Trauma-Informed Schools

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With school beginning, some students may be excited to return, while others may be anxious about the
transition. A child who has experienced trauma may view aspects and tasks included in the school environment as a
trigger. In 2018, more than two thirds of children reported at least 1 traumatic event by age 16, contributing to the
research showing children who have experienced trauma may find it more challenging than their peers to pay attention,
process new information, and some may even develop sensory processing difficulties which can contribute to problems in
writing and reading.

First, let’s take a quick look at trauma and the body. Every human being has an alarm system in their body that is
designed to keep them safe from harm. When activated, by an event or series of events, this tool prepares the body to
fight, flight, or freeze. When a child experiences such toxic stress the brain goes into overdrive and is in “survival mode”.
As a result, behaviors, stemming from the trauma can reflect inside and outside the classroom. These symptoms of
traumatic stress may present differently in each child and at different developmental stages. Examples of traumatic
symptoms include, struggling to pay attention, difficulty processing new information, and sensory processing difficulties
which can contribute to problems in writing and reading.

Risk concept on speedometer. Vector icon

As a response to trauma and the effects it has on the brain, trauma-informed schools (TIS) intentionally create
policies and practices sensitive to the needs of traumatized students and work to create learning environments where
everyone feels safe and supported. In the documentary Paper Tigers, Jim Sporleder, Principal at Lincoln High School
in Walla Walla Washington and pioneer of TIS, explains “behavior isn’t the kid, behavior is a symptom of something
going on in their life”. Sporleder took this approach and provided TIS training to all school staff. He then implemented
the trauma training to the school by changing policies and procedures. For example, the school stopped suspensions for
minor infractions, shortened the length of suspension or in-school suspensions, and implemented a restorative justice
approach and modeled forgiveness by mediating before coming to expulsion. What the school found was there was a
90% decrease in suspensions, 75% decrease in fights, and a 5 fold increase in graduation rates.

Establishing TIS is not an easy feat as it involves a mind-shift by teachers, administrators, and other school staff.
It also requires changes to transform school culture, build a supporting infrastructure, and alter curriculum content and
interventions. Trauma-informed schools offer educators tools and strategies to identify, address, and manage traumatic
stress symptoms and support overall educational achievement. A trauma-informed approach to misbehavior will help
educator’s move away from reflexive discipline, which can be re-traumatizing for students, and move towards responses
that help students learn to cope with their feelings by building resilience trough acknowledging the trauma,
understanding its triggers, and avoiding stigmatizing and punishing students. When educators are less inclined to send a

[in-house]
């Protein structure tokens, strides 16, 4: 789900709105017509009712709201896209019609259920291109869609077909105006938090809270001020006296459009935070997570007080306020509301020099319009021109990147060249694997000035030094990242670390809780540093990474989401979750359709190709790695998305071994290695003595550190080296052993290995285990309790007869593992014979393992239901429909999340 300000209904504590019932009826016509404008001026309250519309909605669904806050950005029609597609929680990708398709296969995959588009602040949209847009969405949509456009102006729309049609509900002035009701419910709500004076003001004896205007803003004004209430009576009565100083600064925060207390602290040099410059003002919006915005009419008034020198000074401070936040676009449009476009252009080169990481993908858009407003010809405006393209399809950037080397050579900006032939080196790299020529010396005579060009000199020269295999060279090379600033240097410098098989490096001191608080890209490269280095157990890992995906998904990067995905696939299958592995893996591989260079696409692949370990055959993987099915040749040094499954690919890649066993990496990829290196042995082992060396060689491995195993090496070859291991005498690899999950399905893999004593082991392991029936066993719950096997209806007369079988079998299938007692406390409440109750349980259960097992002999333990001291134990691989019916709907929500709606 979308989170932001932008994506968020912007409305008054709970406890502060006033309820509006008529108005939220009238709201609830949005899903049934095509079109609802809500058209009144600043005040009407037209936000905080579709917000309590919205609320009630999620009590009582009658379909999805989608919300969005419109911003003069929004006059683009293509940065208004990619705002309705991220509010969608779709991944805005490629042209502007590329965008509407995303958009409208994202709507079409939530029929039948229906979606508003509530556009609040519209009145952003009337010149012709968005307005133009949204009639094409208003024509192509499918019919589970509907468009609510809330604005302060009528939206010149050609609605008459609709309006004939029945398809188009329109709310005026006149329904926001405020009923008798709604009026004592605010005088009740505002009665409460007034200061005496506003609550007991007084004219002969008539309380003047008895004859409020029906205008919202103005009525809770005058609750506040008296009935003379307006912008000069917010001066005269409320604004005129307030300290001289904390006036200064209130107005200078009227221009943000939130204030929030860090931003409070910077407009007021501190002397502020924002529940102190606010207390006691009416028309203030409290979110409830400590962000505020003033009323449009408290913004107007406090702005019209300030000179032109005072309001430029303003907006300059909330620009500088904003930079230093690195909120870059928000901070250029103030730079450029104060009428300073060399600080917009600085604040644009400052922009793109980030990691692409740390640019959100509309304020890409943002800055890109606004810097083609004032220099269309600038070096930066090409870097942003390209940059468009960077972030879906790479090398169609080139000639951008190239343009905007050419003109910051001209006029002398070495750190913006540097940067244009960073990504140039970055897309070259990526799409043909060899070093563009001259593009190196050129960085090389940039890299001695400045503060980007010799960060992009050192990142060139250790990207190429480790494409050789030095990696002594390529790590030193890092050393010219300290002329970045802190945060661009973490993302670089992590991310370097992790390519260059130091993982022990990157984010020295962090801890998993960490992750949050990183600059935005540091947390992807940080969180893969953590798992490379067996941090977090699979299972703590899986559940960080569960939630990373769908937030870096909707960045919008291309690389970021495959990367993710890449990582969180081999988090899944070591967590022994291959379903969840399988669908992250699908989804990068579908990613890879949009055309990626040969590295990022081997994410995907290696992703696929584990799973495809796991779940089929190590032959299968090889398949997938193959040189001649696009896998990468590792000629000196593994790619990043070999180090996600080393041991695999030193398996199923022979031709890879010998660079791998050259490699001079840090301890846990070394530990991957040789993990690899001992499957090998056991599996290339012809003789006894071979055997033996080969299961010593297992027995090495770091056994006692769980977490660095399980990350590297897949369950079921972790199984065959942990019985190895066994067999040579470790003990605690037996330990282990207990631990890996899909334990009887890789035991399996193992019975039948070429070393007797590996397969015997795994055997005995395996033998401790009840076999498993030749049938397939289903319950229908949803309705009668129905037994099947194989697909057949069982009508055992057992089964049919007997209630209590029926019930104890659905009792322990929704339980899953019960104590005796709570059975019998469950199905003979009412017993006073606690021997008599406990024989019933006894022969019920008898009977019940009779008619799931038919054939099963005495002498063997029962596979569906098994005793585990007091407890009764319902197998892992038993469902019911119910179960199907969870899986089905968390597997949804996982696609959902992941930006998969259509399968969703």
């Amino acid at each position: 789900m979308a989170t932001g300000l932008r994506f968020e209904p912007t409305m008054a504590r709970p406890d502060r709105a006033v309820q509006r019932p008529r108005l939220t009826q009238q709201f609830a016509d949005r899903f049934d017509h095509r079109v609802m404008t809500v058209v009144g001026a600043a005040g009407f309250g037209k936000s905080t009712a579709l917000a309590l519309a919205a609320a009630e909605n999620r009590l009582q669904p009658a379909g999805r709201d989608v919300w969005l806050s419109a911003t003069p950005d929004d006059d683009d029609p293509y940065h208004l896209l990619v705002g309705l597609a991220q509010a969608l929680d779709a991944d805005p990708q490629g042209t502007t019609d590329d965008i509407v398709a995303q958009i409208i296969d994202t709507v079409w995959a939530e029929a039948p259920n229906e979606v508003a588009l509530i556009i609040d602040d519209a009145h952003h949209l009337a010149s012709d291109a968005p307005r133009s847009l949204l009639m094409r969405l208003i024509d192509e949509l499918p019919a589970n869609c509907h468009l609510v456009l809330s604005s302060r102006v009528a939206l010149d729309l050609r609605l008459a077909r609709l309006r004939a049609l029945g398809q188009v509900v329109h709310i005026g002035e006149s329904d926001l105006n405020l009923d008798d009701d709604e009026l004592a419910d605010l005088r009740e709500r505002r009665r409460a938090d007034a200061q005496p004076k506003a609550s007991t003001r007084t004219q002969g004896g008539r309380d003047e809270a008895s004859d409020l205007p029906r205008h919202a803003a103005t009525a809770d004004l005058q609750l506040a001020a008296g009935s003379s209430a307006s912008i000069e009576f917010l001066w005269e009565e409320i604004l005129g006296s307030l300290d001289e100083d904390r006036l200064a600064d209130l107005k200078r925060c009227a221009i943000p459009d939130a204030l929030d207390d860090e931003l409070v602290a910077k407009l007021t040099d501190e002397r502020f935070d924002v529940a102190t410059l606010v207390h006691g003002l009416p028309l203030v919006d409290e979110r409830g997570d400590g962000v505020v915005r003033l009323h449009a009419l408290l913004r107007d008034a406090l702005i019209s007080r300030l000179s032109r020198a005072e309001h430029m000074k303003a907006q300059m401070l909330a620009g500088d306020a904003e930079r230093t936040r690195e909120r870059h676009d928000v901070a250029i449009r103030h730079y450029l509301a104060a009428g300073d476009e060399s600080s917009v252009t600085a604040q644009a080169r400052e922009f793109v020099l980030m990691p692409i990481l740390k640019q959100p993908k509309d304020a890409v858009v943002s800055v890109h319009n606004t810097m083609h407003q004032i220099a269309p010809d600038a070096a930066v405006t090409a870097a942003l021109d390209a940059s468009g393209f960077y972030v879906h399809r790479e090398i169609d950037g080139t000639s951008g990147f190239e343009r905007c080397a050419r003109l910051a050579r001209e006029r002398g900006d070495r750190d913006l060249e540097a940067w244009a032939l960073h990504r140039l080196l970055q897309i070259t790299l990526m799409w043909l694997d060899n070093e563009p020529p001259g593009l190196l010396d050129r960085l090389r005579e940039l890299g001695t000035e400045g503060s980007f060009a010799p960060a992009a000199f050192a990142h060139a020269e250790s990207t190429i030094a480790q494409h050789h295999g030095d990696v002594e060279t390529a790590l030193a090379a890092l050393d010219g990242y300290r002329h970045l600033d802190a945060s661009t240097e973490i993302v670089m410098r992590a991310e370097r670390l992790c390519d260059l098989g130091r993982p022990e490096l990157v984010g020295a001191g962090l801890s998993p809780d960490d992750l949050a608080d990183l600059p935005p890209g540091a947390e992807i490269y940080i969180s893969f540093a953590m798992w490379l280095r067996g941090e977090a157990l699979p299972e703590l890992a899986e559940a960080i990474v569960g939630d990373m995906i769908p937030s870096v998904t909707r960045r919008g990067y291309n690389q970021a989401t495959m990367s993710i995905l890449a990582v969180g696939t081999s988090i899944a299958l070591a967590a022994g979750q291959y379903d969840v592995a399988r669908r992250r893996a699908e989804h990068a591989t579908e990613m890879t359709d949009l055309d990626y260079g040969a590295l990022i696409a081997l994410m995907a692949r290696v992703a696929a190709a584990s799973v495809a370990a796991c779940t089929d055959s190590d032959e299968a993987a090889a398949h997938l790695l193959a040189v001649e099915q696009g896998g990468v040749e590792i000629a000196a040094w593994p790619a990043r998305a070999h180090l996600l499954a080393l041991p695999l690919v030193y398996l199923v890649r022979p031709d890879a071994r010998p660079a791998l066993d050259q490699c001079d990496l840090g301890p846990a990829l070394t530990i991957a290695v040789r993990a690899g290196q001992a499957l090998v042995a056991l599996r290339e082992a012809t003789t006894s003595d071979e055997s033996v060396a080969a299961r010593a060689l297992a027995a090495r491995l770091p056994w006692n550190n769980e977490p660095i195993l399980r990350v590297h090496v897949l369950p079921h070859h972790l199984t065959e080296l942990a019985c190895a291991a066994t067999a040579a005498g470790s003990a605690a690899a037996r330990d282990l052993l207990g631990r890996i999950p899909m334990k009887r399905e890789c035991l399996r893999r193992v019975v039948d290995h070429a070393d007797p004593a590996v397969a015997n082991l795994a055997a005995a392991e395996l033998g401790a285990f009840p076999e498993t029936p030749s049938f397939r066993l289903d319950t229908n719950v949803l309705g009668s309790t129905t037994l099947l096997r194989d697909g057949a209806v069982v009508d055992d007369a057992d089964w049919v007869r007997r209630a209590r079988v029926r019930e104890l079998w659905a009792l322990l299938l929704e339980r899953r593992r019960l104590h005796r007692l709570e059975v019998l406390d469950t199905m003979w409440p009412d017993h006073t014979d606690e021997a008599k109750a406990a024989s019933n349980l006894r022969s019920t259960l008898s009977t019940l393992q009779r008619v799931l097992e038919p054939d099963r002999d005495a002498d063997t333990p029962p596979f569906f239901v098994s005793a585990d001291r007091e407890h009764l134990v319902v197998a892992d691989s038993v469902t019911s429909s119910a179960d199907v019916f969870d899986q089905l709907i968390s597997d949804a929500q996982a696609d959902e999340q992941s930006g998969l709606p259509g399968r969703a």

child to the office, seclude, or punish, it speaks to their capacity and commitment to support all children socially,
emotionally, behaviorally, and academically. Accordingly, educators will learn to ask “what happened to you?” rather
than “what’s wrong with you?”

Foster and adoptive parents are familiar and skilled in regards to children and trauma and can advocate for the
child and push for education reform in your community. Two great resources offer templates for adoptive/foster parents
to provide to teachers and administrators at the beginning of the year. By acknowledging how scholastic experience can
influence mental health and understanding the impact of mental health in all developmental domains and applying it to
how children are educated leads to more beneficial educational outcomes for everyone.


This blog post was written by Bailey Kitko, LBSW,  Adoption Specialist @ Adults Adopting Special Kids


“Trauma-Informed Schools.” Ohio Department of Education, June 2019,
“Creating, Supporting, and Sustaining Trauma-Informed Schools: A System Framework.” The National Child Traumatic Stress Network,
3 Oct. 2018,



Letting Go Can Be So Hard

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Raising a child who has experienced trauma from abandonment, foster care, and adoption along with an autism diagnosis is hard.  Letting go and allowing them to take steps toward adulthood is even harder.  I know parents never stop worrying about their children but you worry even more if they aren’t a neuro-typical child and they have a trauma background.  How can I help my child be successful but also give him the independence he so badly wants?

One of the first things we started doing was helping our child with life skills.  He is a little more motivated to learn now knowing he will be on his own soon.  We have taught him how to wash his clothes, how to cook a variety of meals, how to clean each room of the house and how to create and follow a budget.  All of these skills require practice and we haven’t mastered any of them yet.  We did allow him to get his driving permit, but have made him practice driving for a year before allowing him to schedule testing for his driver’s license.  Once he does get his license he will have a contract he needs to abide by until we feel comfortable with him driving on his own.

Another important skill we have found that needs practice is problem solving.  This does not come naturally to most children who come from trauma, as trauma changes our brain, and impacts executive functioning skills.  We practice problem solving skills by giving him a scenario, letting him try to solve the problem and then having him anticipate the outcome.  If the anticipated outcome isn’t the outcome he wants we have him try to solve the problem again until he gets a satisfactory outcome.